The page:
ally measured by the individual's socioeconomic characteristics. In
CARE's water supply project, the characteristics of the good-public
standposts or private connections-are the same for everyone. There
is no volumetric charge for water from public standposts; an individual
can use as much water as desired. Whether or not a household de-
mands water from the public water system thus depends on the price
charged for access to the new system or for participation in the project.
If the charge is higher than a given household's maximum willingness
to pay (WTP), the household will elect not to use the new water sys-
tem. Maximum willingness to pay will vary from household to house-
hold and should be a function of all of the variables in the demand
function except the price of the good itself. The households' WTP bids
should thus be positively related to income, the cost of obtaining water
from existing sources, and the education of household members, and
negatively correlated with the individual's perception of the quality of
water at the traditional source used before the construction of the
improved water supply system. We would hypothesize that the WTP
bids of women respondents would be higher than those of men because
women carry most of the water, but alternative interpretations are
certainly possible.6
D. Whittington, J. Briscoe, X. Mu, and W. Barron 297
Our research design attempted to test whether WTP bids are sys-
tematically related to the variables suggested by economic theory. If
the variation in bids cannot be explained by such variables, three logi-
cal explanations can be offered. First, economic theory may not be an
appropriate conceptual framework for explaining the behavior and
preferences involved. Second, economic theory may be correct, but
the contingent valuation method may not be a sound method for col-
lecting information to estimate the water demand relationships sug-
gested by such theory. Third, errors in execution of the research, such
as poor questionnaire design, could lead to invalid inferences about the
relationship between the WTP bids and the independent variables.
Because contingent valuation surveys have seldom been at-
tempted in developing countries, our research design was constructed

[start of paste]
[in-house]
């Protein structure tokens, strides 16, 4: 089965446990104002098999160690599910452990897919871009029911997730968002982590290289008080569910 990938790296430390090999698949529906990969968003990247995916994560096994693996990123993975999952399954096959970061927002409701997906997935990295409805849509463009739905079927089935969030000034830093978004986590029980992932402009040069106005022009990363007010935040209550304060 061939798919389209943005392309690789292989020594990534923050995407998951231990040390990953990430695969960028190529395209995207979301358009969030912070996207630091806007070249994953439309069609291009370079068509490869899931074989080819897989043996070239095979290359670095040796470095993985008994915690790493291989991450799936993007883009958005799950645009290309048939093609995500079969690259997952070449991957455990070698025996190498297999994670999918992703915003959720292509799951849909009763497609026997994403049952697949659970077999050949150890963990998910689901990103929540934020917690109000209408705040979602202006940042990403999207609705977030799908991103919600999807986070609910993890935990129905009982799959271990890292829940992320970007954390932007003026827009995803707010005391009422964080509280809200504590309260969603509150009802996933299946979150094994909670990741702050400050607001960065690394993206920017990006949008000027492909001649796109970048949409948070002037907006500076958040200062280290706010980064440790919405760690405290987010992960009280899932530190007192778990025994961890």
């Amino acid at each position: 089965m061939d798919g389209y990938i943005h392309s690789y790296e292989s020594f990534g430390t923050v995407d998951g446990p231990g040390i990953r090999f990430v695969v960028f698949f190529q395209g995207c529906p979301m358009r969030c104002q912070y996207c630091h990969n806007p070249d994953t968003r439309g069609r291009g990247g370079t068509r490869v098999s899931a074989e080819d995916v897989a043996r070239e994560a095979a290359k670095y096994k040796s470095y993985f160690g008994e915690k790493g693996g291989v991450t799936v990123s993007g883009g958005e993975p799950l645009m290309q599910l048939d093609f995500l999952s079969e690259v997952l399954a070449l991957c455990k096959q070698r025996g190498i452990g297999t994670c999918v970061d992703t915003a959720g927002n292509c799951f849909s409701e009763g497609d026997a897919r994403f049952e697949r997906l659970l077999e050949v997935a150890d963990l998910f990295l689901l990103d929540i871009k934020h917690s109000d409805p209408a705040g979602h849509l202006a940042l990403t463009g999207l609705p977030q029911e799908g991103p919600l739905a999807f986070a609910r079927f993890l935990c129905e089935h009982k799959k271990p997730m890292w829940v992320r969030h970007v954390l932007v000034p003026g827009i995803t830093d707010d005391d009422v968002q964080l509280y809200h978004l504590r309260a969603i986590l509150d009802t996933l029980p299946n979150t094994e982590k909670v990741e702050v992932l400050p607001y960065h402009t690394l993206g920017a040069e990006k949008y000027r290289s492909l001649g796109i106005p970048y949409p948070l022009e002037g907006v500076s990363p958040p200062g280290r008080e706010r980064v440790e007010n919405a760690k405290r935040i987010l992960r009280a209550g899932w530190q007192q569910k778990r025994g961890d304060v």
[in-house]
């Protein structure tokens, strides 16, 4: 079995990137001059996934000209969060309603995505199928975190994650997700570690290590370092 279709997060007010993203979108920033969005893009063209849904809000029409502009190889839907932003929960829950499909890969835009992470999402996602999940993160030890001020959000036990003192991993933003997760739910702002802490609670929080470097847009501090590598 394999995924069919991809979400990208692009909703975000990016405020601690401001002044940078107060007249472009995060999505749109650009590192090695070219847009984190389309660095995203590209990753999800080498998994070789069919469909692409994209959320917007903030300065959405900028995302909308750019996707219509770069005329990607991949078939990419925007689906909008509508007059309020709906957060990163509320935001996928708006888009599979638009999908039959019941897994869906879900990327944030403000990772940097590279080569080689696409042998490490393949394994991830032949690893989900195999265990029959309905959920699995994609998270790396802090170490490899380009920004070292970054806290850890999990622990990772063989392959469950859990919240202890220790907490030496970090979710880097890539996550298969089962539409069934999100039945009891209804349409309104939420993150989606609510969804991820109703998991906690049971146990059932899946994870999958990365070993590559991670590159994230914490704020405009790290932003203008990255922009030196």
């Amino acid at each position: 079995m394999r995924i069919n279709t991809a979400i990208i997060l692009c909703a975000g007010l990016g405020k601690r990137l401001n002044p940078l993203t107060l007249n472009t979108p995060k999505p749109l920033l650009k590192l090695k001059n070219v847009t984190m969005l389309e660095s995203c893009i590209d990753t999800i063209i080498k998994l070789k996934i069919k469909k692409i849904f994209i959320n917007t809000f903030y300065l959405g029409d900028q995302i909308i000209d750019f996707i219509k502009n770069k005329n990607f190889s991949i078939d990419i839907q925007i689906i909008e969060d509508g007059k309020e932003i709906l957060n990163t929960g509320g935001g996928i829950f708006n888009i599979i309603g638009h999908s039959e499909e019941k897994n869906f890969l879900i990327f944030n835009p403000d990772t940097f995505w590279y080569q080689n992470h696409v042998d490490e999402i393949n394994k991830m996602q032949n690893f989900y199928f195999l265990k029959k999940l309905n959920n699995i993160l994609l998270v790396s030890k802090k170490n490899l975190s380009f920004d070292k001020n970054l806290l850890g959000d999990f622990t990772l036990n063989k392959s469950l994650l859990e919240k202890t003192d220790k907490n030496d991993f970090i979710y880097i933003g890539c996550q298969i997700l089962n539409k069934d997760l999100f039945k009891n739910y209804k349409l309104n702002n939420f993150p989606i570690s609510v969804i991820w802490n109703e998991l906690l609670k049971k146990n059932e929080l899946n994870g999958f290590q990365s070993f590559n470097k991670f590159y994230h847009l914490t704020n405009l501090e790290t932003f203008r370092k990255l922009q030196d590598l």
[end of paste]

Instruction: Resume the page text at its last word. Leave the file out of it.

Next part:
to test for the existence and magnitude of several types of threats to the
validity of the survey results. The major problem with the contingent
valuation method is that for a variety of reasons, respondents may not
answer willingness-to-pay questions accurately and thus not reveal
their "true" willingness to pay.7 The question format itself may affect
the bids.8 In our pretest of the questionnaire we tried different ways of
asking the willingness-to-pay questions. We tried both open-ended,
direct questions-for example, "What is the maximum you would be
willing to pay per month to have a public standpost near your
house?"-and two forms of bidding games in which we asked a series
of yes-no questions-for example, "Would you be willing to pay $X
per month for a public standpost near your house?" The Appendix pre-
sents an example of the sequence of questions used in one of these
bidding games.
We also attempted to test for the existence and magnitude of three
types of biases in contingent valuation surveys that have been of par-
ticular concern in the literature: strategic bias, starting point bias, and
hypothetical bias.
Strategic Bias
Strategic bias may arise when an individual thinks he may influence an
investment or policy decision by not answering the interviewer's ques-
tions truthfully. Such strategic behavior may influence an individual's
answers in either of two ways. Suppose the individual is asked how
much he would be willing to pay to have a public standpost near his
house. If he thinks the water agency or donor will provide the service if
the responses of individuals in the village are positive, but that some-
one else will ultimately pay for the service, he will have an incentive to
overstate his actual willingness to pay. On the other hand, if he be-
lieves the water agency has already made the decision to install public
standposts in the village, and the purpose of the survey is for the water
298 Economic Development and Cultural Change
agency to determine the amount people will pay for the service in order
to assess charges, the individual will have an incentive to understate
his true willingness to pay.
Most attempts to estimate strategic bias have been highly struc-
tured experiments in which one group of respondents is told one set of
factors about a situation that minimizes their incentive for strategic
behavior, and another group receives a different set that maximizes
their incentives for strategic behavior.9 In fact most of the available
evidence from the United States and Western Europe fails to support
the hypothesis that individuals will act strategically in answering con-
tingent valuation questions, but there is no evidence with respect to
developing countries.
Because we were conducting our surveys within the context of
CARE's ongoing rural water supply project, it was impossible to con-
struct a counterfactual situation (it would have entailed deceiving the
study population about CARE policies). We attempted instead to esti-